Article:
So the big new noise in the increasingly noisy -- or static-y -- genre known as Americana is this Kentucky guy Sturgill Simpson. With 2014 appearances on Letterman and Conan and a first-ever Grammy nomination for his sophomore album, Metamodern Sounds in Country Music, Simpson has been branded (not by him, but by those who take it upon themselves to brand such things) as a new hope for country music, a Waylon/Outlaw Movement throwback, a loophole through which we can crawl back toward the Holy Grail: legitimate, old-school country music that sounds like, well, country music rather than background noise at a Young Republicans meeting.
If you live in Houston and remember the old Whiskey Wednesdays at Mango's and later at Fitz, you probably thought young Robert Ellis would eventually fulfill this role, but, well, he's gone in another artistic direction.
Personally, Lonesome, Onry and Mean is all for Mr. Simpson getting all the props and kudos he can gather while his star is hot. It's hard to see how this could be a bad thing in the current mainstream country radio climate, where dipsticks like Jason Aldean are foisted on us like junk bonds or, even worse, a Texas-country mainstream that thinks Josh Abbott, Earle Tibbles and Mark McKinney belong in the same sentence with Bob Wills or Lefty Frizzell. We've all seen those video mashups of country lyrics that make the whole genre seem like it has a sub-kindergarten I.Q., so seeing guys like Simspon with real songs and genuine talent get some notice is heartening.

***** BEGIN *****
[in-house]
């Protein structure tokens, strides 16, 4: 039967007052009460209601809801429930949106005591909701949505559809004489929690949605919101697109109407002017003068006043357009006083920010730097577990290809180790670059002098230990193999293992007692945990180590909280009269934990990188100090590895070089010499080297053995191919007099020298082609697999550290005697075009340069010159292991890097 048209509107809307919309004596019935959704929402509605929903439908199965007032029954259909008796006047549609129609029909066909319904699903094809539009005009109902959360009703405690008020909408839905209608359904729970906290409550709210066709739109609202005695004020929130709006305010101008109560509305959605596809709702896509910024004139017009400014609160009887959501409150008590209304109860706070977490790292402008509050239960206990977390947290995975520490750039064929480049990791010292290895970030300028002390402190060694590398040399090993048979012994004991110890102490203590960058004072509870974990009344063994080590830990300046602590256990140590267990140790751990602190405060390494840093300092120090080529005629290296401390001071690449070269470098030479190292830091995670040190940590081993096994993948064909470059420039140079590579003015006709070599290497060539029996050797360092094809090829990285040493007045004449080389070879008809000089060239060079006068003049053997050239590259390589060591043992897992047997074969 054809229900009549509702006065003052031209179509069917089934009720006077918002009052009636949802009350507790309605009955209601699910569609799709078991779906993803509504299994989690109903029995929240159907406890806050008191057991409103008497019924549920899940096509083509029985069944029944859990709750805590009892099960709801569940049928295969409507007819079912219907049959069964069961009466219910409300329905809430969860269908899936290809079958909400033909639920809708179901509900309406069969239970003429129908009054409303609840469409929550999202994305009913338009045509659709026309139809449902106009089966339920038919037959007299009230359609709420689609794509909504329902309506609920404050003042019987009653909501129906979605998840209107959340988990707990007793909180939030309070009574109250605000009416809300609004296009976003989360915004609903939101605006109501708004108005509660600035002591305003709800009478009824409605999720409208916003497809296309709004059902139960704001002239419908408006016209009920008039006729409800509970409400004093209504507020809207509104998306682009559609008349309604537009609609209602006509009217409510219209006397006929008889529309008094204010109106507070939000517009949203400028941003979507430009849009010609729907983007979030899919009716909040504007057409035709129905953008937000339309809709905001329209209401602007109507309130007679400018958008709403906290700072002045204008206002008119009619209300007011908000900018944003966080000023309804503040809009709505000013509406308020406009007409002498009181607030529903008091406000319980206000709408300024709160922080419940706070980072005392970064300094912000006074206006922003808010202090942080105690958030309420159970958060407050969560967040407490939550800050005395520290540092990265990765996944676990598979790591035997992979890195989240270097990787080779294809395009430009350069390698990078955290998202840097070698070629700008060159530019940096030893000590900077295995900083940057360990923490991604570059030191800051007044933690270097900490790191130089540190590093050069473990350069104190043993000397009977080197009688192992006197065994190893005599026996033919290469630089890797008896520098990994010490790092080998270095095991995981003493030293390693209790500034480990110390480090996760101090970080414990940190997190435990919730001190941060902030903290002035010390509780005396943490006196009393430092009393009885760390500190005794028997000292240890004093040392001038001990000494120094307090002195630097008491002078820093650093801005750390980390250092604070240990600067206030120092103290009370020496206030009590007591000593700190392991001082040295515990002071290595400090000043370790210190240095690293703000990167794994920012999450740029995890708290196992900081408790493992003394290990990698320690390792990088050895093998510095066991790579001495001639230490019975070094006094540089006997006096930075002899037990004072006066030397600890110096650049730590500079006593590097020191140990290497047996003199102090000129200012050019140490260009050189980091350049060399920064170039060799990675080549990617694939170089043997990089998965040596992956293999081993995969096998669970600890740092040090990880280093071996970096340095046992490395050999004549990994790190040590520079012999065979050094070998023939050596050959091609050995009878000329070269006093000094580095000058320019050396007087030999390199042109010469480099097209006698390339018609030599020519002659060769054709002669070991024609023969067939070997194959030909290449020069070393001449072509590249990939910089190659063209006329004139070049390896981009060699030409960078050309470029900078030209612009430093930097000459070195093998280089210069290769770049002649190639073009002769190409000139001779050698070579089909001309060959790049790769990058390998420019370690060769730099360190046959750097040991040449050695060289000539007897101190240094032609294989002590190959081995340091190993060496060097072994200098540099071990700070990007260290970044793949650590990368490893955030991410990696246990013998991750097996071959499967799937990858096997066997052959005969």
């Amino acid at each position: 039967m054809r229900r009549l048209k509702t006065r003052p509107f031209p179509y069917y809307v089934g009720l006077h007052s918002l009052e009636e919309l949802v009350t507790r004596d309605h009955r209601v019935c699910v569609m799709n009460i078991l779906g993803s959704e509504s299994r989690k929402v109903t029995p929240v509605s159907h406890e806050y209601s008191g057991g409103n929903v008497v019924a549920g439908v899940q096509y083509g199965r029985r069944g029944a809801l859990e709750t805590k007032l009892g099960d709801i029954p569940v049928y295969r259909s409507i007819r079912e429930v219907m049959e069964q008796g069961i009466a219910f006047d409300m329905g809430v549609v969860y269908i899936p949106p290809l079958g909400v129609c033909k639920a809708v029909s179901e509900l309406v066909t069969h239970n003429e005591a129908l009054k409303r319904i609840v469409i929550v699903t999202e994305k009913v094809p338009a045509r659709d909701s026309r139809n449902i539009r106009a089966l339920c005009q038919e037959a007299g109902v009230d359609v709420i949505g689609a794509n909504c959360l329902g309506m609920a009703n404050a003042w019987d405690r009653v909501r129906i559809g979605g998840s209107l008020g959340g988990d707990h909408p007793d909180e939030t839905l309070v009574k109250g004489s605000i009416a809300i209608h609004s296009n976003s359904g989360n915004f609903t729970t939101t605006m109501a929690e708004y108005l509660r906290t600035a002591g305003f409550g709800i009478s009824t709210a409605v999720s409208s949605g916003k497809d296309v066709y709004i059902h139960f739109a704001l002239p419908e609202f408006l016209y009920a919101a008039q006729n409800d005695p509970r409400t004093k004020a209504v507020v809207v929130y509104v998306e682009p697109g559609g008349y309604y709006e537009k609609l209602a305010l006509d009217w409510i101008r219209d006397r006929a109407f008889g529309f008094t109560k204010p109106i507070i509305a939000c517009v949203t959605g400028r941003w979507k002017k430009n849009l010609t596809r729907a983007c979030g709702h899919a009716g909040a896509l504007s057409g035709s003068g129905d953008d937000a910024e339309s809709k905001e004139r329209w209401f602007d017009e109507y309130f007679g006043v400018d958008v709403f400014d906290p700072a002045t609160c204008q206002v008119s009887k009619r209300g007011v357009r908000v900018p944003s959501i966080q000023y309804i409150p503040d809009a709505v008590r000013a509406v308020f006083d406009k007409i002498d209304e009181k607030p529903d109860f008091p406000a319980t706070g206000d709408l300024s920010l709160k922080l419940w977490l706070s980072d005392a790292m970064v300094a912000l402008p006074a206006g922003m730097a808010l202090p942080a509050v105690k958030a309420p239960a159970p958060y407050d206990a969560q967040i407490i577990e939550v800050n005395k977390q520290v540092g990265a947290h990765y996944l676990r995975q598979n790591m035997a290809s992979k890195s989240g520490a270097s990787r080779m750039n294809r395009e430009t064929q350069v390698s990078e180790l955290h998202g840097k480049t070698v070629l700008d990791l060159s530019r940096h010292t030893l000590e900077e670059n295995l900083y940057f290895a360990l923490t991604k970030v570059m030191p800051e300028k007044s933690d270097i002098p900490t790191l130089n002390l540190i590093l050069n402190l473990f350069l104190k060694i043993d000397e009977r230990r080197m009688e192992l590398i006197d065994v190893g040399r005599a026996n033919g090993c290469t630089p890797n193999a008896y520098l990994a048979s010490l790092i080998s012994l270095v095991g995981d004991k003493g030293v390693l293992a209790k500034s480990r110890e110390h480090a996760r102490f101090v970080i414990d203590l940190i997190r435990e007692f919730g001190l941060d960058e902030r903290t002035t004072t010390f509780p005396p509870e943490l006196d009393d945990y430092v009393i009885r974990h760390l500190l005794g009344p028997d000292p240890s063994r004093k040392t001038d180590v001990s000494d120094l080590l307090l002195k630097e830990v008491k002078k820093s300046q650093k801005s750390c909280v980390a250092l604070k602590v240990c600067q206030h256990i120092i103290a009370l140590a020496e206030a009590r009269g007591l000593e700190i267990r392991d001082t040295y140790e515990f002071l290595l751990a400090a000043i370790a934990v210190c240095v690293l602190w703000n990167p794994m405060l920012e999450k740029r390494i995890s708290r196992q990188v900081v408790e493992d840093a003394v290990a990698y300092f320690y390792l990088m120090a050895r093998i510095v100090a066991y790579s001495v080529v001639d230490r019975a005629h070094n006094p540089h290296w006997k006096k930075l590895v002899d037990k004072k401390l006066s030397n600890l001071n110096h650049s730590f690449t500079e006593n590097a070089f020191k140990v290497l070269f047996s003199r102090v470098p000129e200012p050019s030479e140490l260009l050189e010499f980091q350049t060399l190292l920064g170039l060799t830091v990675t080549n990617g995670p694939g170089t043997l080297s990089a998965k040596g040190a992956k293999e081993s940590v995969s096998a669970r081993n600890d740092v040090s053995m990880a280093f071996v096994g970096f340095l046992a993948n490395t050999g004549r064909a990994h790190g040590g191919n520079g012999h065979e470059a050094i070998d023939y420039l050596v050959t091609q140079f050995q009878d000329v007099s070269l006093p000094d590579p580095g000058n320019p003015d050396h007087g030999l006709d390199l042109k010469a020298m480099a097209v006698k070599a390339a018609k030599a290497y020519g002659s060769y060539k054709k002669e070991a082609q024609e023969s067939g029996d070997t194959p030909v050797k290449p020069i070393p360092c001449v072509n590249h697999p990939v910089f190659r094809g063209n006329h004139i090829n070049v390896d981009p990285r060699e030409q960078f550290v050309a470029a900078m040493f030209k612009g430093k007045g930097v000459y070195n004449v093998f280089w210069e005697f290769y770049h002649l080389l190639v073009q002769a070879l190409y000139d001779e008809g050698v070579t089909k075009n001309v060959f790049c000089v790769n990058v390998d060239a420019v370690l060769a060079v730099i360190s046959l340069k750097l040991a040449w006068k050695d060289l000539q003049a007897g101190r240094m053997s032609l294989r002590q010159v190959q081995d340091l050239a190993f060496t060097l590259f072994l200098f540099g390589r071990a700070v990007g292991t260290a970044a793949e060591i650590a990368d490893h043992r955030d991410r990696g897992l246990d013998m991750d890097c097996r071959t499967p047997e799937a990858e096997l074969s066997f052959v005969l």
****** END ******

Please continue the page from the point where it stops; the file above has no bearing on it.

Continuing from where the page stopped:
Understand, though, it's not all positives with this Simpson phenomenon. Regarding his sold-out show at Fitzgerald's recently, one female acquaintance of LOM's who is a serious concert rat says she "just thought the music was fine but nothing particularly special." But her big gripe was Simpson's audience.
"It was at least 80 percent guys, and almost all of them had that flannel lumbersexual look," she explained. "I swear the guy I was standing near, who I overheard say he was from Beaumont, hadn't had a bath in a week. I almost gagged several times and finally I just left before it was over.
"If that's his audience, I don't think most women are going to dig that," she added. "I don't think I'll go back to see him again unless he comes out with some amazing album or something that changes things."